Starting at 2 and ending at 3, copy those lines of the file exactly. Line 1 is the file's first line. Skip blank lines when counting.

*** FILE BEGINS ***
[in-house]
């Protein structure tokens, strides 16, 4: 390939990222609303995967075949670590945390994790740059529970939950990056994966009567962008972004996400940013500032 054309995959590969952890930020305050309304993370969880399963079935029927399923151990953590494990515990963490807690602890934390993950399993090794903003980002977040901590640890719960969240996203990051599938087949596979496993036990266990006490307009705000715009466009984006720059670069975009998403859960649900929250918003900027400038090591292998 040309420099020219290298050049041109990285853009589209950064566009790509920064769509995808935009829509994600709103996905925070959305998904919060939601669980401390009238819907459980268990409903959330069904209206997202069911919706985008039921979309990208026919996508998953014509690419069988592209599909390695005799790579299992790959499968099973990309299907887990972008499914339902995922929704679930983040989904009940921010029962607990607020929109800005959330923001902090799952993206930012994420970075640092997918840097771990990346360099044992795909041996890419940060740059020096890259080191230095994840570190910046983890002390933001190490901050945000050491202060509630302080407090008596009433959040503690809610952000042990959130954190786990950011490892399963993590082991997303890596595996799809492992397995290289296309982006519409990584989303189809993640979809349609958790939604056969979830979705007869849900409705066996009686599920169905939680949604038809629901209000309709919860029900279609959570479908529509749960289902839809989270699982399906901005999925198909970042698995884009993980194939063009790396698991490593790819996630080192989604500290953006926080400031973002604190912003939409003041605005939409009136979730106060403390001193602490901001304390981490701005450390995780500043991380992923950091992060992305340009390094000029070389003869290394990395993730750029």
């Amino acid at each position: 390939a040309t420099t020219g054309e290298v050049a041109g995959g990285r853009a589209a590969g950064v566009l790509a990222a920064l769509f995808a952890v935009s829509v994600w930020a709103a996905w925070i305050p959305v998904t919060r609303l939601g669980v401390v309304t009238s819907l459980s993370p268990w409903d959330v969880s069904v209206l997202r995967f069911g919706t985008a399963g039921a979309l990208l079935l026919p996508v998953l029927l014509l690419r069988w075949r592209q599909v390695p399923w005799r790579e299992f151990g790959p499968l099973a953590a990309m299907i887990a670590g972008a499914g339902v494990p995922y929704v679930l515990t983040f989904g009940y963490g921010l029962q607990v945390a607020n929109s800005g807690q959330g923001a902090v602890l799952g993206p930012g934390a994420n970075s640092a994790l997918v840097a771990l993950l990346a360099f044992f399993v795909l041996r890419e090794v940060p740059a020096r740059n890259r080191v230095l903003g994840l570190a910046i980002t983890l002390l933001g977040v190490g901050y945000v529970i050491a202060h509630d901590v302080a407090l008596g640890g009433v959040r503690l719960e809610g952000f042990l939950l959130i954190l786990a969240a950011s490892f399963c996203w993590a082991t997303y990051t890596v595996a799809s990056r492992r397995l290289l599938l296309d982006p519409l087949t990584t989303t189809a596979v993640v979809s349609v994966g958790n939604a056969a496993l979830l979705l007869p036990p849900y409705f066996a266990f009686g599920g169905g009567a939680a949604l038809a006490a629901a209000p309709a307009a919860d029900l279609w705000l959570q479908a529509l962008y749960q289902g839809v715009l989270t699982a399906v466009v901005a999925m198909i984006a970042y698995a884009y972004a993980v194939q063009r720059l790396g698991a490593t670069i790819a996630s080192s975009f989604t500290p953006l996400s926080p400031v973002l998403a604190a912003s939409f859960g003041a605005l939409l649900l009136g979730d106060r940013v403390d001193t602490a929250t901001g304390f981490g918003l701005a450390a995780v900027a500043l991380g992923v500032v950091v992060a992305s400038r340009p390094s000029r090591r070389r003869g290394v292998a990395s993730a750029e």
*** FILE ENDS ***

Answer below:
């Protein structure tokens, strides 16, 4: 390939990222609303995967075949670590945390994790740059529970939950990056994966009567962008972004996400940013500032 054309995959590969952890930020305050309304993370969880399963079935029927399923151990953590494990515990963490807690602890934390993950399993090794903003980002977040901590640890719960969240996203990051599938087949596979496993036990266990006490307009705000715009466009984006720059670069975009998403859960649900929250918003900027400038090591292998 040309420099020219290298050049041109990285853009589209950064566009790509920064769509995808935009829509994600709103996905925070959305998904919060939601669980401390009238819907459980268990409903959330069904209206997202069911919706985008039921979309990208026919996508998953014509690419069988592209599909390695005799790579299992790959499968099973990309299907887990972008499914339902995922929704679930983040989904009940921010029962607990607020929109800005959330923001902090799952993206930012994420970075640092997918840097771990990346360099044992795909041996890419940060740059020096890259080191230095994840570190910046983890002390933001190490901050945000050491202060509630302080407090008596009433959040503690809610952000042990959130954190786990950011490892399963993590082991997303890596595996799809492992397995290289296309982006519409990584989303189809993640979809349609958790939604056969979830979705007869849900409705066996009686599920169905939680949604038809629901209000309709919860029900279609959570479908529509749960289902839809989270699982399906901005999925198909970042698995884009993980194939063009790396698991490593790819996630080192989604500290953006926080400031973002604190912003939409003041605005939409009136979730106060403390001193602490901001304390981490701005450390995780500043991380992923950091992060992305340009390094000029070389003869290394990395993730750029």
């Amino acid at each position: 390939a040309t420099t020219g054309e290298v050049a041109g995959g990285r853009a589209a590969g950064v566009l790509a990222a920064l769509f995808a952890v935009s829509v994600w930020a709103a996905w925070i305050p959305v998904t919060r609303l939601g669980v401390v309304t009238s819907l459980s993370p268990w409903d959330v969880s069904v209206l997202r995967f069911g919706t985008a399963g039921a979309l990208l079935l026919p996508v998953l029927l014509l690419r069988w075949r592209q599909v390695p399923w005799r790579e299992f151990g790959p499968l099973a953590a990309m299907i887990a670590g972008a499914g339902v494990p995922y929704v679930l515990t983040f989904g009940y963490g921010l029962q607990v945390a607020n929109s800005g807690q959330g923001a902090v602890l799952g993206p930012g934390a994420n970075s640092a994790l997918v840097a771990l993950l990346a360099f044992f399993v795909l041996r890419e090794v940060p740059a020096r740059n890259r080191v230095l903003g994840l570190a910046i980002t983890l002390l933001g977040v190490g901050y945000v529970i050491a202060h509630d901590v302080a407090l008596g640890g009433v959040r503690l719960e809610g952000f042990l939950l959130i954190l786990a969240a950011s490892f399963c996203w993590a082991t997303y990051t890596v595996a799809s990056r492992r397995l290289l599938l296309d982006p519409l087949t990584t989303t189809a596979v993640v979809s349609v994966g958790n939604a056969a496993l979830l979705l007869p036990p849900y409705f066996a266990f009686g599920g169905g009567a939680a949604l038809a006490a629901a209000p309709a307009a919860d029900l279609w705000l959570q479908a529509l962008y749960q289902g839809v715009l989270t699982a399906v466009v901005a999925m198909i984006a970042y698995a884009y972004a993980v194939q063009r720059l790396g698991a490593t670069i790819a996630s080192s975009f989604t500290p953006l996400s926080p400031v973002l998403a604190a912003s939409f859960g003041a605005l939409l649900l009136g979730d106060r940013v403390d001193t602490a929250t901001g304390f981490g918003l701005a450390a995780v900027a500043l991380g992923v500032v950091v992060a992305s400038r340009p390094s000029r090591r070389r003869g290394v292998a990395s993730a750029e």